Hydrogen: fuel of the future or another false start?

Hydrogen fuel of the future energy IEA
Hydrogen could be the clean energy source of the future if technologies are upscaled and costs are reduced, according to the IEA’s latest report.

The time is ripe for the world to take full advantage of hydrogen’s rising momentum and its potential as a more sustainable and secure energy source, according to the International Energy Agency.

In a new report entitled The Future of Hydrogen: Seizing Today’s Opportunities, unveiled at a meeting of G20 energy and environment ministers in Japan over the weekend, the IEA said the number of hydrogen-related policies and projects around the world is rapidly expanding but there are still several challenges that need ironing out.

The report recognised hydrogen’s versatility and ability to tackle various critical energy challenges, including its ability to decarbonise sectors such as long-haul transport and chemicals where it has proven difficult to reduce emissions.

It also touted its potential to help store the variable output from renewable sources like solar photovoltaics and wind to better match demand, along with its ability to be easily transported as a gas by pipelines or in liquid form by ships like liquefied natural gas.

Market challenges

However, the IEA noted major hurdles holding back the world’s transition to clean and widespread hydrogen use.

For starters, hydrogen is so far not as “clean” as it could be, since producing the fuel from low carbon energy is currently quite costly.

So, its production is almost entirely supplied from natural gas and coal at the moment, which the IEA claims is responsible for annual carbon dioxide emissions equivalent to those of the United Kingdom and Indonesia combined.

Though according to the agency, the cost of producing hydrogen from renewable electricity could fall 30% by 2030 as a result of declining costs of renewables and the scaling up of hydrogen production.

Production costs hydrogen natural gas coal 2018

Other challenges include the fact that the development of hydrogen infrastructure has been slow and government regulations currently limit its development.

“Government and industry must work together to ensure existing regulations are not an unnecessary barrier to investment. Trade will benefit from common international standards for the safety of transporting and storing large volumes of hydrogen and for tracing the environmental impacts of different hydrogen supplies,” the IEA said.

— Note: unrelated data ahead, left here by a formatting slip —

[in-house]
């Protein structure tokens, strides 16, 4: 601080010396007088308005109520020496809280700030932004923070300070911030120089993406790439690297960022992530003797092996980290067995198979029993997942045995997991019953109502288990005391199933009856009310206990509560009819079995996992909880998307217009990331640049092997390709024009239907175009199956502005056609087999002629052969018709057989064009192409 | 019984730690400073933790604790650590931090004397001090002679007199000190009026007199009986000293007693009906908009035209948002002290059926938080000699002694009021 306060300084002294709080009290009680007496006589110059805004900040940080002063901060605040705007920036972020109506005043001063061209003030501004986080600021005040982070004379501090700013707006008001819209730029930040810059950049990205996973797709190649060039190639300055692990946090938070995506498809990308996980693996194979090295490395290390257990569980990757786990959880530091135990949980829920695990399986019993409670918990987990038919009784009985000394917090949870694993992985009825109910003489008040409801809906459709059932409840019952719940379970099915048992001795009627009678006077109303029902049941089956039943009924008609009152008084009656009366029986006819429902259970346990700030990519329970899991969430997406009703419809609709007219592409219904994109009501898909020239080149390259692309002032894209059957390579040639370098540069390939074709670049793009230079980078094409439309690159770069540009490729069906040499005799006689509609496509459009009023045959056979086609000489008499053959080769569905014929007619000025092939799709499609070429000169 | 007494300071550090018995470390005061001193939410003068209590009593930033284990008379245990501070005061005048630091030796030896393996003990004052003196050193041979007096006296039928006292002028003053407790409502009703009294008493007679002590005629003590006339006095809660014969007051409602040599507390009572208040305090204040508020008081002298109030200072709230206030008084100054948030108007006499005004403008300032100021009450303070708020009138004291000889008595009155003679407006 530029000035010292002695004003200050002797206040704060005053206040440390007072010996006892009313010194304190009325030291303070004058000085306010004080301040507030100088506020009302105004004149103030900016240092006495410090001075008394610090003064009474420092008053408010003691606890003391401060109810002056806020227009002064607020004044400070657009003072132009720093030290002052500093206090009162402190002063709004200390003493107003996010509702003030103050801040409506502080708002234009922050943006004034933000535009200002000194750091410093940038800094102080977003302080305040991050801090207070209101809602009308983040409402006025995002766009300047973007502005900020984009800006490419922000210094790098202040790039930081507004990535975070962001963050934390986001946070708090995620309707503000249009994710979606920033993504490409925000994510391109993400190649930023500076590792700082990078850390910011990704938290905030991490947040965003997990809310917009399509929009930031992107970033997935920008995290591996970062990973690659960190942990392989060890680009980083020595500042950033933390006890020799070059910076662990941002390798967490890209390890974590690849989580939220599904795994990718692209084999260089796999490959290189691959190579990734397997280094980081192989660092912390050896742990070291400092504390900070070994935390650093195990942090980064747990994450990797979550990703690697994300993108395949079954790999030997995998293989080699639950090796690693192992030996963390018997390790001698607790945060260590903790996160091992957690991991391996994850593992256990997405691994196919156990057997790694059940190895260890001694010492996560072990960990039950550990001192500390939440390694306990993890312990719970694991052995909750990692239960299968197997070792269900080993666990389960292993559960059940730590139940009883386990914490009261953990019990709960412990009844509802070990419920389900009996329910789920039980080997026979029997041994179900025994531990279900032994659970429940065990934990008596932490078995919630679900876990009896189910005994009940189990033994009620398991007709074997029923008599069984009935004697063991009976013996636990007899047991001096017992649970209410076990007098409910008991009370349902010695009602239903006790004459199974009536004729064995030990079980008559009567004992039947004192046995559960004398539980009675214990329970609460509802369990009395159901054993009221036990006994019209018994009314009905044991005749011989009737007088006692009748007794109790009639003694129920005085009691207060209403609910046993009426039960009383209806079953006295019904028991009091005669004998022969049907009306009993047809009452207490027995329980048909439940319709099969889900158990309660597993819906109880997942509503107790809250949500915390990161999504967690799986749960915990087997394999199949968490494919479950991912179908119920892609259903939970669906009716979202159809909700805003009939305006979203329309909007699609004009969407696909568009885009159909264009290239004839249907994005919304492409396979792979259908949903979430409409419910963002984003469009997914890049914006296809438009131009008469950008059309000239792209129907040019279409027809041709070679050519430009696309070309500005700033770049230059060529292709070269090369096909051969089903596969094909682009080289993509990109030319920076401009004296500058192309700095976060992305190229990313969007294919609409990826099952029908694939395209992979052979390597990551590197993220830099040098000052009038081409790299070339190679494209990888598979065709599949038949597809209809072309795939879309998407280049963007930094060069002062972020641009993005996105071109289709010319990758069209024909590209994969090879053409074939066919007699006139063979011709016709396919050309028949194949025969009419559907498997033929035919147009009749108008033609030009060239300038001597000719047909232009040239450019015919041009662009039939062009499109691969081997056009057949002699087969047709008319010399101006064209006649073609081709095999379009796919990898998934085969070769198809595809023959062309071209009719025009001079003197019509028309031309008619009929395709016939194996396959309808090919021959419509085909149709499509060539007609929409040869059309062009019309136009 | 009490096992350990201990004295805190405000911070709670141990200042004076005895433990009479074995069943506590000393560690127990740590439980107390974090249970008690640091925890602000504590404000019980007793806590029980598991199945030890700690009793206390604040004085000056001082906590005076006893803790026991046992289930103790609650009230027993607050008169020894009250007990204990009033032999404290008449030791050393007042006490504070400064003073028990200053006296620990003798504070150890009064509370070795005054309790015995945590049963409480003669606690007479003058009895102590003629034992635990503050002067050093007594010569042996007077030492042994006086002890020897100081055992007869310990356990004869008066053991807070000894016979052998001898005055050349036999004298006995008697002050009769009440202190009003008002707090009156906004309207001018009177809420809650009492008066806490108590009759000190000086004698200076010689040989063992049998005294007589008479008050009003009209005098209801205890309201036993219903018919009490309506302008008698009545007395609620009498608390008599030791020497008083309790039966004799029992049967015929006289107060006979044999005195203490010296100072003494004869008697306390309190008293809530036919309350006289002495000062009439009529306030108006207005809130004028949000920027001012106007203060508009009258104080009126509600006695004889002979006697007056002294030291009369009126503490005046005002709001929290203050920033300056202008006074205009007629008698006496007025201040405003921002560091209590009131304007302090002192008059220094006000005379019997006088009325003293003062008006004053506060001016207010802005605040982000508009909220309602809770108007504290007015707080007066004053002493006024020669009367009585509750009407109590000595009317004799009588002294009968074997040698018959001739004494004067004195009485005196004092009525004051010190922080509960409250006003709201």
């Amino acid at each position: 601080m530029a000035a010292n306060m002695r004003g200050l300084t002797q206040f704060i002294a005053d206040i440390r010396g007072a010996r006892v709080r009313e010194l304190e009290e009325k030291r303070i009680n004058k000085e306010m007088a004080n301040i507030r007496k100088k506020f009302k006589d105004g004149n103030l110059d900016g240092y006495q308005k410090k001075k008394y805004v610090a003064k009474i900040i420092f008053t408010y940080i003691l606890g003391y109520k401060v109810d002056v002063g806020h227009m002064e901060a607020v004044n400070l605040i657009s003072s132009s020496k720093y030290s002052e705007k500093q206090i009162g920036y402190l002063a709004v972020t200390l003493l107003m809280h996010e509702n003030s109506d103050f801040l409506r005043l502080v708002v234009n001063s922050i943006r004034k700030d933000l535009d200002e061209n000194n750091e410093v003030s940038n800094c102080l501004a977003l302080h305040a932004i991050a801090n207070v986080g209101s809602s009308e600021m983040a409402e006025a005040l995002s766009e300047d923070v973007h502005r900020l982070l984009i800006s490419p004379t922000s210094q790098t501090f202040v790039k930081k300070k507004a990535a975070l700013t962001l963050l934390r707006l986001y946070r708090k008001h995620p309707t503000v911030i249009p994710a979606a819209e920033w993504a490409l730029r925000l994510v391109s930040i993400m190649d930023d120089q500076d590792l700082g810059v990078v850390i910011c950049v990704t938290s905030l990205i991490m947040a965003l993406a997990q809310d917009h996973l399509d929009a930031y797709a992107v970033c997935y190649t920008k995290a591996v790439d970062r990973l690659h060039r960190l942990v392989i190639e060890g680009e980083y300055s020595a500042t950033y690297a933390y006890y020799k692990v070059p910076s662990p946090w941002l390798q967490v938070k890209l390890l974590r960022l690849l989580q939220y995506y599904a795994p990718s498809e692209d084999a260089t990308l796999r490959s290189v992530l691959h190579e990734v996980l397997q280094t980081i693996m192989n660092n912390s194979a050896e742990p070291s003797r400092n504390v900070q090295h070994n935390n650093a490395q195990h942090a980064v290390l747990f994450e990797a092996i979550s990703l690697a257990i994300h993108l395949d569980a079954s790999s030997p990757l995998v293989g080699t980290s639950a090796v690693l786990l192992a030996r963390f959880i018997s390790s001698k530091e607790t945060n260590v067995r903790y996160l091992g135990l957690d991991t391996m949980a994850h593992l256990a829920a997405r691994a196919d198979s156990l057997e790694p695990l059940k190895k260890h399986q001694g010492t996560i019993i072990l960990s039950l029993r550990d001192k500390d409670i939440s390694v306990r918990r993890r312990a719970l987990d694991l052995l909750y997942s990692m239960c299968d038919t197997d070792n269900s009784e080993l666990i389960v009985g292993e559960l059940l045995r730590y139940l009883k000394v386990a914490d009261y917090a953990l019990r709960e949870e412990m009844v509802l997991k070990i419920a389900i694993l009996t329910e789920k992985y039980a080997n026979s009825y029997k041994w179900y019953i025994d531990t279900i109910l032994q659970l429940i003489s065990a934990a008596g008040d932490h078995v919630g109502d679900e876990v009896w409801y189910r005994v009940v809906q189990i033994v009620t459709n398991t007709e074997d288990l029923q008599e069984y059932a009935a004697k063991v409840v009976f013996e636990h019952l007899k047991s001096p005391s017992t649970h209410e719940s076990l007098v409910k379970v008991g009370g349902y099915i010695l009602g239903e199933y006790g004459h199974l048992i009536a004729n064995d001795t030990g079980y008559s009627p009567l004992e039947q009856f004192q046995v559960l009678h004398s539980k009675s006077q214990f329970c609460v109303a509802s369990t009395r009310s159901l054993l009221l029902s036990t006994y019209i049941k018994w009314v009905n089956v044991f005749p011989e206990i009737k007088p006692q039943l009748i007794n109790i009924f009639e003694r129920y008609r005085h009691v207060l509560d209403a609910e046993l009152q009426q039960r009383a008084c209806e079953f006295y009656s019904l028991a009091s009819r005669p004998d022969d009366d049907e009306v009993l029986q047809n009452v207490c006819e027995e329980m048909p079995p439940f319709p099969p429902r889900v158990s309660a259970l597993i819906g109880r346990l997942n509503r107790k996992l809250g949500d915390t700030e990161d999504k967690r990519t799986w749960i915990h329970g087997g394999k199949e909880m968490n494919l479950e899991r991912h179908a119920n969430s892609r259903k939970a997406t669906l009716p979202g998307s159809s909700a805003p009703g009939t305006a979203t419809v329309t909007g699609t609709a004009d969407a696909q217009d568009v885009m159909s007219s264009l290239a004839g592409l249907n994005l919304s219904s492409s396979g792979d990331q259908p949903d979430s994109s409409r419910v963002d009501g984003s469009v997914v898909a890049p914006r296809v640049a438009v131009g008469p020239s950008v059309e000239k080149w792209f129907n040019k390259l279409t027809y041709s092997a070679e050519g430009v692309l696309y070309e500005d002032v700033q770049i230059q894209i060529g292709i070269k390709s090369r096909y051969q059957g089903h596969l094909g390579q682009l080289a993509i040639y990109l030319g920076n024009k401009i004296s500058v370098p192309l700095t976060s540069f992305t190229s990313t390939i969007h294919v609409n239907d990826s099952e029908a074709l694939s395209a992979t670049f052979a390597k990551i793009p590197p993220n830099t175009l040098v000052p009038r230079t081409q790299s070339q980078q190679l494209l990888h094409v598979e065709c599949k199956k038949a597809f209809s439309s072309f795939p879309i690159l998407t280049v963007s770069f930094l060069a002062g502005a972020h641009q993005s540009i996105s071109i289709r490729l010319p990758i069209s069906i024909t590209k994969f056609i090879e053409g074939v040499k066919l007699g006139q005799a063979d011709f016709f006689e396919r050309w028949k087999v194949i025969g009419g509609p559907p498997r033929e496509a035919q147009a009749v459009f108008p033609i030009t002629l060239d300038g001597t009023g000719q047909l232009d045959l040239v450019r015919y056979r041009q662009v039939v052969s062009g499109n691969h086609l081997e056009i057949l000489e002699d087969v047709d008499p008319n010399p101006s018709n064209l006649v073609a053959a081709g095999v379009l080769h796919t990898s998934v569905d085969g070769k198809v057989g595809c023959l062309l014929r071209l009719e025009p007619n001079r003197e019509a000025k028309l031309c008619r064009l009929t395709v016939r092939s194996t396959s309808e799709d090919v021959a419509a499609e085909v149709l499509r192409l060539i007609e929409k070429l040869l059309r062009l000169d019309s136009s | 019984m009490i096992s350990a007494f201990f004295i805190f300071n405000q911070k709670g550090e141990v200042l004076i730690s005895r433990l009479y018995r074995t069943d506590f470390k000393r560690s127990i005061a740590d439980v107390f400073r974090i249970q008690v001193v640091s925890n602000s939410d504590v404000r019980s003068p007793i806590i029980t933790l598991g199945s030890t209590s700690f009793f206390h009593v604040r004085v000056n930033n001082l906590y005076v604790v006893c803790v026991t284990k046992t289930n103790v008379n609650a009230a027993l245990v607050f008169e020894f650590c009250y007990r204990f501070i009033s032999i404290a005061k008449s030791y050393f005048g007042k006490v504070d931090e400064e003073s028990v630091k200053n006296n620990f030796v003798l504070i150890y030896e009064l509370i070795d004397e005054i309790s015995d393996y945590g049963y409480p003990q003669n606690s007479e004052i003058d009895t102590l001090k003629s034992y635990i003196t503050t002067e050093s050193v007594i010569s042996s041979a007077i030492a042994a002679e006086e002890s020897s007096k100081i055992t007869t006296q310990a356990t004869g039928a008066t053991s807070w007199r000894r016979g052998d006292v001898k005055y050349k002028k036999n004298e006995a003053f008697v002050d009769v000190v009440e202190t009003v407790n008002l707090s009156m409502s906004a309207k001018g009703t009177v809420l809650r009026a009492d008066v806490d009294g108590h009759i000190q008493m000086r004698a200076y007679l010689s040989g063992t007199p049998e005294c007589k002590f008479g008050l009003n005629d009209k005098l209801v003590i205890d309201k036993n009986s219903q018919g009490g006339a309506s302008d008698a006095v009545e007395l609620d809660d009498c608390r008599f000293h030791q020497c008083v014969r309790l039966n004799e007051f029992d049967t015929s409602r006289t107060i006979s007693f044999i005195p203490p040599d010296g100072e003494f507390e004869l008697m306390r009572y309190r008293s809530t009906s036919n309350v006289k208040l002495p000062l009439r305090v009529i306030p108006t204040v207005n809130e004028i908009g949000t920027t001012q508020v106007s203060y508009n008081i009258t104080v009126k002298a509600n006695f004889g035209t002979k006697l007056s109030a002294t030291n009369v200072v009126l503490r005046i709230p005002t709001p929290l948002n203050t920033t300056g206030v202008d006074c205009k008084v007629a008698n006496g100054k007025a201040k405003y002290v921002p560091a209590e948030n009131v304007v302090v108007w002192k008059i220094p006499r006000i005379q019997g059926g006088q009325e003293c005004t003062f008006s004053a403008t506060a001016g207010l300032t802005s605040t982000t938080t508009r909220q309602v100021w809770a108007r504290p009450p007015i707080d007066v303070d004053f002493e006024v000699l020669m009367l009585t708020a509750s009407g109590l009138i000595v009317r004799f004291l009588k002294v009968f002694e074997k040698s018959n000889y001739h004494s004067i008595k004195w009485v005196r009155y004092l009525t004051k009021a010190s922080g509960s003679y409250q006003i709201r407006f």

Another false start?

The IEA noted there have been many false starts for hydrogen in the past.

For example, interest in hydrogen as a fuel source surged in the 1970s when the Arab nations of OPEC declared an oil embargo in 1973 and the Iranian revolution in 1979 both slashed supply and sent oil prices through the roof.

However, the oil market moderated before any significant advancements were made.

The IEA believes this time could be different, with global efforts to reduce carbon emissions outlasting any fluctuating commodity prices.

“With a global energy sector influx, the versatility of hydrogen is attracting stronger interest from a diverse group of governments and companies,” the agency stated.

“Support is coming from governments that both import and export energy as well as renewable electricity suppliers, industrial gas producers, electricity and gas utilities, automakers, oil and gas companies, major engineering firms, and cities,” it added.

Ways to push the market forward

In its report, the IEA offered up seven recommendations to help scale up hydrogen projects around the world.

It called on governments to create policies that stimulate commercial demand for clean hydrogen, support research and development to bring down costs, and address investment risks of early investors.

“Government actions, including use of public funds, are critical in setting the research agenda, taking risks and attracting private capital for innovation,” the IEA said.

The agency suggested targeted and time-limited loans and guarantees could help the private sector to invest.

It also called for consistent regulations and permit requirements, including a coordinated international approach.

In addition, it said both governments and companies alike should establish a role for hydrogen in long-term energy strategies and focus on four key opportunities to further build momentum over the next decade.

Hydrogen policy targets IEA

These included making existing industrial ports into hubs for lower cost, lower carbon hydrogen and using existing gas infrastructure to spur new clean hydrogen supplies, as well as establishing shipping routes to kick-start international hydrogen trade and supporting ground transport routes to make fuel-cell vehicles more competitive.

IEA executive director Dr Fatih Birol said 2019 was a “critical year” for hydrogen as it could finally be on the path to fulfilling its longstanding potential as a clean energy solution.

“To seize this opportunity, governments and companies need to be taking ambitious and real-world actions now,” he said.

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